The smartphone and tablet market today is built around a few ecosystems driven by heavyweight companies like Apple, Google and Microsoft. The ecosystems are more or less closed and most apps are tailor-made for iOS, Android or Windows Phone. But as the number of devices and ecosystems grows, it becomes increasingly expensive for developers to build native apps to support all of them. So wouldn’t it be good to in the future use the open web as a platform for mobile devices?

Last week I returned from a business trip to Madrid, where we met with people within the Firefox OS development team at Telefonica’s premises. It was impressive to see all the people working hard to bring the openness of the web to a mobile platform and even more impressive to see the Firefox OS to run on real hardware. Telenor some time ago announced support for Firefox OS, and we are now excited about hiring several additional people to Comoyo’s Engineering team that will be dedicated to working together with the Mozilla community on developing the OS.

How did it start?

In the summer of 2011 Mozilla announced a project, code-named Boot-to-Gecko (B2G), to bring the open standards web technologies to mobile devices. All user-accessible software on the devices is and will be web applications using advanced HTML5 technologies. There are device APIs defined to access the device´s hardware via JavaScript. The technology itself is named Firefox OS.

The Firefox OS consists of three main building blocks: Gaia, Gecko and Gonk. Gaia is the highest layer of the OS platform defining the user interface of Firefox OS. It is implemented entirely using HTML, CSS and JavaScript and use open web APIs to the Gecko layer. Gecko is the application runtime, including e.g. a networking stack, a graphics stack, a layout engine, a JavaScript virtual machine, and porting layers. Gonk, consists of a Linux kernel and user space hardware abstraction layer and is the porting target of Gecko, similar to ports to MacOS or Windows.

All together Gaia, Gecko and Gonk provide a full system to run on mobile devices, based on open web technologies. Firefox OS, compared to Android, consists of fewer SW layers and there is reason to expect a better, relative performance, which also the first measurements indicate.

What does this mean for the industry and why do people believe in Firefox OS?

A big part of the innovation that has happened on the internet for the past 20+ years can probably be attributed to the fact that there have been no gatekeepers when it comes to what you can use it for and what device you can access it from. Anyone can publish a web page, create a new internet service or invent a new business model.

The current mobile ecosystems embrace the internet to some extent, but are still different from a truly open web. Developing native apps today means accepting guidelines and restrictions that potentially limits what services can be developed, and how they should look. In the short run, this has been good for users, who get quality assured apps that are easy to use. But in the long run it may hamper innovation by confining it inside a frame of set rules, leaving the power to decide what the rules should be to a few mighty companies.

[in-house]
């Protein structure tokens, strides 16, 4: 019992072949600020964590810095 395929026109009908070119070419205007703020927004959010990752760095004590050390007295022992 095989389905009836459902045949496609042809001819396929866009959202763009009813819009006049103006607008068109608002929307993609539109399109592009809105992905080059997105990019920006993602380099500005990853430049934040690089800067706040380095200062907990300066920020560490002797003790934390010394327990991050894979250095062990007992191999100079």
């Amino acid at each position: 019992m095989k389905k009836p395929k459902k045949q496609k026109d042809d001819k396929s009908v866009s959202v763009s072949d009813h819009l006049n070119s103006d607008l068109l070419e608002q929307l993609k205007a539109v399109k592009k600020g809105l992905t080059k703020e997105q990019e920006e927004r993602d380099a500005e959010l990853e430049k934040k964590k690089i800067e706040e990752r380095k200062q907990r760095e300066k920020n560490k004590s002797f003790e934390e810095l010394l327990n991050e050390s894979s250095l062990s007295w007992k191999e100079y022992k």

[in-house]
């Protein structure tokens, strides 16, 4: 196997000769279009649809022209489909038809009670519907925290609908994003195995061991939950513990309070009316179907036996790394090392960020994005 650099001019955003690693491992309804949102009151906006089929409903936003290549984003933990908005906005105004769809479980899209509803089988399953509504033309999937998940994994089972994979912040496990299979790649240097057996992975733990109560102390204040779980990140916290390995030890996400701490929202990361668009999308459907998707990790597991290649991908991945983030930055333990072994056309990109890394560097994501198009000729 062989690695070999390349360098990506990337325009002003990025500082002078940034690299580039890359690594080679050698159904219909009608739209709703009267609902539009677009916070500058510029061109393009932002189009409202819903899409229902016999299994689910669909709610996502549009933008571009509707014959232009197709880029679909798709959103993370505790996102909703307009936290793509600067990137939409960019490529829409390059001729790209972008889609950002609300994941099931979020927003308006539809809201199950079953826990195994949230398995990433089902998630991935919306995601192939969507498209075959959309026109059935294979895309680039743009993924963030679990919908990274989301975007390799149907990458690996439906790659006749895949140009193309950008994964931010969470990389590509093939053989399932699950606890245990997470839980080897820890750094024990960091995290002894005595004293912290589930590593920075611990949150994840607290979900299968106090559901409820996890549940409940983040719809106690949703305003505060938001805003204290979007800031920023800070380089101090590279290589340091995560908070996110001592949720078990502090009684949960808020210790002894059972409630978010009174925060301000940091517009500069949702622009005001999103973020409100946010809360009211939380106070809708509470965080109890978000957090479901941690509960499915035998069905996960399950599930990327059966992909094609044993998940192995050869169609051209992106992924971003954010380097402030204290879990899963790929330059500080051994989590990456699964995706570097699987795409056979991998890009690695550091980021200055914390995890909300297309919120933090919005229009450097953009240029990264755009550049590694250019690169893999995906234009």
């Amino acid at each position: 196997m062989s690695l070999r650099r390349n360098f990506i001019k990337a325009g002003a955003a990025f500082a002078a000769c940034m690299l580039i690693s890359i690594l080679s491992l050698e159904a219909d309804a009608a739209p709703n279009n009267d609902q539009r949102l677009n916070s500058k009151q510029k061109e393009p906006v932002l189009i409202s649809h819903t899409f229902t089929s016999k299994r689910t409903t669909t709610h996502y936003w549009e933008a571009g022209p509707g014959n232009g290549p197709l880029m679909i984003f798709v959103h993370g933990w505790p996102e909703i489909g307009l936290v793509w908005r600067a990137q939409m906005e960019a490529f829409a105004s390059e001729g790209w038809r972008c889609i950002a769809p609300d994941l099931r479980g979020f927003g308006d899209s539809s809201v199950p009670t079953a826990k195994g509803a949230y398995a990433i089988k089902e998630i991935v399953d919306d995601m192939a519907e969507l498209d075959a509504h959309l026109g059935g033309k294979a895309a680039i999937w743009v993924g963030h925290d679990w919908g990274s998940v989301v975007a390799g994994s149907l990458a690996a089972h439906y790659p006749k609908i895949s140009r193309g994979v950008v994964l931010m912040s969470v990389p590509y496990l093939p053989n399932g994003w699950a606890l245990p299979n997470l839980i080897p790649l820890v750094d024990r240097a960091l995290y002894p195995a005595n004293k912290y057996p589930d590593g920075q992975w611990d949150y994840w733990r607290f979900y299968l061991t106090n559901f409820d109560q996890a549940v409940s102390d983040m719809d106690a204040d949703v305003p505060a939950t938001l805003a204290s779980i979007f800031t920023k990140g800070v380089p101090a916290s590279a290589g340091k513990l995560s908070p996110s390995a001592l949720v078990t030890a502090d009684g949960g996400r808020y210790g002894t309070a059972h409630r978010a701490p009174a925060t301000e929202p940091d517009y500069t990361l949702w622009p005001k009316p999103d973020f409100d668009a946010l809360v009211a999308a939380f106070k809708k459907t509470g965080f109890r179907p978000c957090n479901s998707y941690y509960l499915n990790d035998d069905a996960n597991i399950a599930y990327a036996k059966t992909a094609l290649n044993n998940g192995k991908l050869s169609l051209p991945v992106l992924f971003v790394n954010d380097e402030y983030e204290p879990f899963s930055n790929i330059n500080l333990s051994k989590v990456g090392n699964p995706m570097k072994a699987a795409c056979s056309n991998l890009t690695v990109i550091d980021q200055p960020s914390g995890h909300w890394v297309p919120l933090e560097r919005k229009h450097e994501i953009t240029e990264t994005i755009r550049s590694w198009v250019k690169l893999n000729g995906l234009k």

The mother of all ecosystems is still, and will continue to be, the Internet. The Internet as a ubiquitous data communication network creates massive network effects, and the mobile ecosystems are simply islands in this perspective. HTML5 + JavaScript is today a key application platform for web services, and we believe it will also continue to be for mobile services.

Although native apps can currently offer a better user experience, we believe that developments in browser technology will make web apps match the performance of native apps within few years. The ideal should be that apps are built using open technology standards making them usable on all devices, including smartphones. This will improve customer choice.

Firefox OS aims to extend the freedom of the internet into the mobile ecosystem, by allowing anyone to easily create a web app at the same time that they create a web page. Several players in the industry have interest in building an open alternative to the closed ecosystems, and this may help get Firefox OS the critical mass of users it needs to attract developers to include adaption of apps to Firefox OS in their plans.

Of course, there is no success guaranteed, and challenging the existing mobile ecosystems is a bold move. But there are no givens in today’s internet industry, as the devices available constantly evolve and converge, and users’ behavior can take unexpected turns.

Want to be a part of developing Firefox OS?

We in Comoyo and Telenor Digital Services are excited to be able to support this initiative. As a matter of fact, we are increasing our commitment to the development and look for excellent people who want to join our team.

Are you interested in getting involved with Firefox OS as a developers, by building apps or contributing to the OS? Sign up here to get news about our future developer community events in the Nordics.

Want to create a web app today? Here’s how to get started. Or, you can try the Firefox OS simulator

Test phone with Firefox OS at Comoyo

A shortened version of this blog post in Norwegian was published on Digi.no 19.12.2012.

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